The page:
Rather than trying to build such a consensus that settles all or even most value questions definitively, I suspect the most promising way forward is to build systems that can take into account an array of competing motivations and goals. Such systems could be designed to approach value conflicts less as a domain calling for a definitive set of principles to categorically settle conflicts, and more as a domain requiring dialogue and deliberation. Imagine, by analogy, the kind of vigorous debate often heard in a well-argued court case, or when a group of well-informed doctors disagree on a patient’s treatment. Such systems would be designed to track these debates as they unfold, applying a range of principles to assess the prospects for compromise between a competing set of ethical and policy priorities.
Finally, as I’ve discussed elsewhere, I believe we should expect contentious conversation about the relationships people will want to have with robots and AI systems. Considering our tendency to anthropomorphize machines of all kinds, and the depth of debates over issues like corporate personhood, we may soon find ourselves at a crossroads about whether the sophisticated systems around us should be treated as things, animals, persons, or something else.Conclusion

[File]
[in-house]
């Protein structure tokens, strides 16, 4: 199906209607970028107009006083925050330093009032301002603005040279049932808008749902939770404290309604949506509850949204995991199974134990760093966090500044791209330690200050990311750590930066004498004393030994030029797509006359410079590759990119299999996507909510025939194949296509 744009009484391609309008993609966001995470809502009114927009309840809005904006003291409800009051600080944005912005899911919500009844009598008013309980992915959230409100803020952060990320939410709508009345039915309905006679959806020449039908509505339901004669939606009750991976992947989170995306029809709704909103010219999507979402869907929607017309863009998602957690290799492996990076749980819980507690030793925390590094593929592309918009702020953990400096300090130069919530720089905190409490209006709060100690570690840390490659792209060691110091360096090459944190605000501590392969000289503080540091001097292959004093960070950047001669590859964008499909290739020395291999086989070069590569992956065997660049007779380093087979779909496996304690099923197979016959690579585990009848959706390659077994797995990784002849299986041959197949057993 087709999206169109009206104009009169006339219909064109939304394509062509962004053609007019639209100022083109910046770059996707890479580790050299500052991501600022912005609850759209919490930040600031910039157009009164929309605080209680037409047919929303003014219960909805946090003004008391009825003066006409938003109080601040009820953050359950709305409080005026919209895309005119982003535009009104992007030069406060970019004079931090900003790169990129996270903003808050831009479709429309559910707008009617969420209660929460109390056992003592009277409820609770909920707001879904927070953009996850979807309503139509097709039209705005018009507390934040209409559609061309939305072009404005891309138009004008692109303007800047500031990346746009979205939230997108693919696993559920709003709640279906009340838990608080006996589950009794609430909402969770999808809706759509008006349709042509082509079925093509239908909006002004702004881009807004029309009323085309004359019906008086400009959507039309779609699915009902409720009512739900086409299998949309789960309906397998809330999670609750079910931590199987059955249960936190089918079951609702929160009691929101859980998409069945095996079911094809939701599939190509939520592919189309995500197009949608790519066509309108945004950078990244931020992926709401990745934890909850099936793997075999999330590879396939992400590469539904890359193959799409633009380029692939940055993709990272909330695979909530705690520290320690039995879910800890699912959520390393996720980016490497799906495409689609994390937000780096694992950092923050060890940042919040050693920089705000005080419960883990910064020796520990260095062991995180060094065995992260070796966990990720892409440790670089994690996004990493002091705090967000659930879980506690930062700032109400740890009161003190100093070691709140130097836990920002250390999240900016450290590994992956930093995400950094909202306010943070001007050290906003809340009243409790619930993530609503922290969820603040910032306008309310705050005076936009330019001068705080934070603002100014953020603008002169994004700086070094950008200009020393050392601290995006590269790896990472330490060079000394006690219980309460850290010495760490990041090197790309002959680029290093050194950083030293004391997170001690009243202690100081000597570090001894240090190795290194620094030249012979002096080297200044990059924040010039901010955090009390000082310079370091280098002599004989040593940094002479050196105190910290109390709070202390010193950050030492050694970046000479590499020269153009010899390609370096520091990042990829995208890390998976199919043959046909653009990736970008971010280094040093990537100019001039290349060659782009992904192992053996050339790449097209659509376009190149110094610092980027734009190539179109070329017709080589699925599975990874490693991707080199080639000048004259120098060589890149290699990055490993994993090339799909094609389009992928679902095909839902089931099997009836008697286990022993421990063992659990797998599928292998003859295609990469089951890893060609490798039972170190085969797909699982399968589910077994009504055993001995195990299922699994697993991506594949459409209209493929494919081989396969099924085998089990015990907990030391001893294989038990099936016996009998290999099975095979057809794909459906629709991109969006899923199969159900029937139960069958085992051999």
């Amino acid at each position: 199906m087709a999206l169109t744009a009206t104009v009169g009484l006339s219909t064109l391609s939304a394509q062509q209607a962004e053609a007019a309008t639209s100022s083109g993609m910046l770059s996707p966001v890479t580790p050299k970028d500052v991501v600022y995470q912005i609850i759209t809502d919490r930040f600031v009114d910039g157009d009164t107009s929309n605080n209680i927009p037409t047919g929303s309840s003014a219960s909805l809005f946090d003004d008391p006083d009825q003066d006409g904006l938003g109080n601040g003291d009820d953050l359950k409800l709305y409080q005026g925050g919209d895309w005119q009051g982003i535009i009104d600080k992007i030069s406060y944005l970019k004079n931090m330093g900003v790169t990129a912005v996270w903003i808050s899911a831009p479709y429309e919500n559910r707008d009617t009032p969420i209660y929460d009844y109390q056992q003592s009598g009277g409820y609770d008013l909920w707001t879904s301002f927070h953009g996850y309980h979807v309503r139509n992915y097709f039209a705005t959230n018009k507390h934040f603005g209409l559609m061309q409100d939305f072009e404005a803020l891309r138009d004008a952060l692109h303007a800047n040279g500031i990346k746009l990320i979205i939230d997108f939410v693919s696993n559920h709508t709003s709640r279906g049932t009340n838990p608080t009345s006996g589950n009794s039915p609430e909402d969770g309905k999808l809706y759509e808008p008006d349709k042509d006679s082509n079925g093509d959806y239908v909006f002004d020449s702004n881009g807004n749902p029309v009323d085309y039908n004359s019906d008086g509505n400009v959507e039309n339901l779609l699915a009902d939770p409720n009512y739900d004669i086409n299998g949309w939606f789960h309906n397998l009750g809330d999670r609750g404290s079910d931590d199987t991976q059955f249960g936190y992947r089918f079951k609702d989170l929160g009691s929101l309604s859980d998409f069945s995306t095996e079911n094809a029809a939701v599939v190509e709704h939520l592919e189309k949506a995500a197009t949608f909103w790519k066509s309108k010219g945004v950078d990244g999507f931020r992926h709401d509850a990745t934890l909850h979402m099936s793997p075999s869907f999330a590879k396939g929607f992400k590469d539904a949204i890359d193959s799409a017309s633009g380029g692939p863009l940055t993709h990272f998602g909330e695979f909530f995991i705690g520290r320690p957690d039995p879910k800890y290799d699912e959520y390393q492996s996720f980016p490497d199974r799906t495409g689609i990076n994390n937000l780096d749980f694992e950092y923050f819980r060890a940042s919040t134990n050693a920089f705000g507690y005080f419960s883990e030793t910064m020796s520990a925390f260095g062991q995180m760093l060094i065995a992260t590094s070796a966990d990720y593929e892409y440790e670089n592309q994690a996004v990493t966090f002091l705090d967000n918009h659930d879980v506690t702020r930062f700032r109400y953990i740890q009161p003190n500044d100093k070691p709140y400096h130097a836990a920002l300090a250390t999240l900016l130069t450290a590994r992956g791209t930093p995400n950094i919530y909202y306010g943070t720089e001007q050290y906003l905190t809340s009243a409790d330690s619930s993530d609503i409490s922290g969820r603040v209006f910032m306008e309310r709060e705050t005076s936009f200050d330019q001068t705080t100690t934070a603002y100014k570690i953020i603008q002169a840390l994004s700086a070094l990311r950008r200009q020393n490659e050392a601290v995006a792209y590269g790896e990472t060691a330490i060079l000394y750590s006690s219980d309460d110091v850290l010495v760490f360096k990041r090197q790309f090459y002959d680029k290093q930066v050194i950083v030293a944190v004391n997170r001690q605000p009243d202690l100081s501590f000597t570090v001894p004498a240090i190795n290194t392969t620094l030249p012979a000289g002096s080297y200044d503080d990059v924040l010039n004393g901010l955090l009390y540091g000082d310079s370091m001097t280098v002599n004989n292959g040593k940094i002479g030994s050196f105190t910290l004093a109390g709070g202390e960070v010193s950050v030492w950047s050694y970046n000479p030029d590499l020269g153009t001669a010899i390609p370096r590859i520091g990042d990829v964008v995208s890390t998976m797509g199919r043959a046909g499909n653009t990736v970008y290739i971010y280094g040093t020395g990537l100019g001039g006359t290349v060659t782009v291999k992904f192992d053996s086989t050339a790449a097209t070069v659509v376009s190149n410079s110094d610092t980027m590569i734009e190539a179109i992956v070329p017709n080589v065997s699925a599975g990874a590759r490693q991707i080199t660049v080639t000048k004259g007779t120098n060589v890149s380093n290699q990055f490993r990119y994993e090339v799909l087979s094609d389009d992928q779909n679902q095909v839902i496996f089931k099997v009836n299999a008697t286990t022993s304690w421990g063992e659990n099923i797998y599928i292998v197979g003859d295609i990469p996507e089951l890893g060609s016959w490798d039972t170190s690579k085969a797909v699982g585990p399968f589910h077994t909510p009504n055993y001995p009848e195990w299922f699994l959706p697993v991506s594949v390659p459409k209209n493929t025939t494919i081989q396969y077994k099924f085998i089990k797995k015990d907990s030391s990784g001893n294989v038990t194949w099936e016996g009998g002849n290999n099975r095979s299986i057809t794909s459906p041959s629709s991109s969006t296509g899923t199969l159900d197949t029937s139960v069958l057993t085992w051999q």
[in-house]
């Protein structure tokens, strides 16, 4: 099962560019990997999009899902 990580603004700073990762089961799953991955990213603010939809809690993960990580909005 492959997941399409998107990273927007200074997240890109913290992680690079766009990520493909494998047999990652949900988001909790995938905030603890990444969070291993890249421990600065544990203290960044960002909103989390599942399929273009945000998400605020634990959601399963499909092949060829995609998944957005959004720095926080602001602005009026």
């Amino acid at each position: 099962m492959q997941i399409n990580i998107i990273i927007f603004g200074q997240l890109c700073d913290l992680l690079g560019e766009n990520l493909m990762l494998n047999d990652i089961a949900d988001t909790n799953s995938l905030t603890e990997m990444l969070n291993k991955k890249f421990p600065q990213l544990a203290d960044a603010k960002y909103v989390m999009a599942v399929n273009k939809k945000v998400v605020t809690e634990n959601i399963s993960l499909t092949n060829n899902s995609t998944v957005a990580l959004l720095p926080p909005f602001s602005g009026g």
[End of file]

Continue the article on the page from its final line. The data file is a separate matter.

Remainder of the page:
The technologies under development here in California and elsewhere have the potential to bring about enormous benefits, but we can’t treat the questions raised by these developments like mere technical challenges or personal choices, nor can we assume the right answers will somehow emerge on their own. This will be a long-term, collective effort, and it will demand nothing less than a new, common language that engineers, policymakers, and lawyers can share. Whether we’re in the courts, in legislatures, or in labs, we all have a role to play in building a world of machines—and laws—that live up to our values.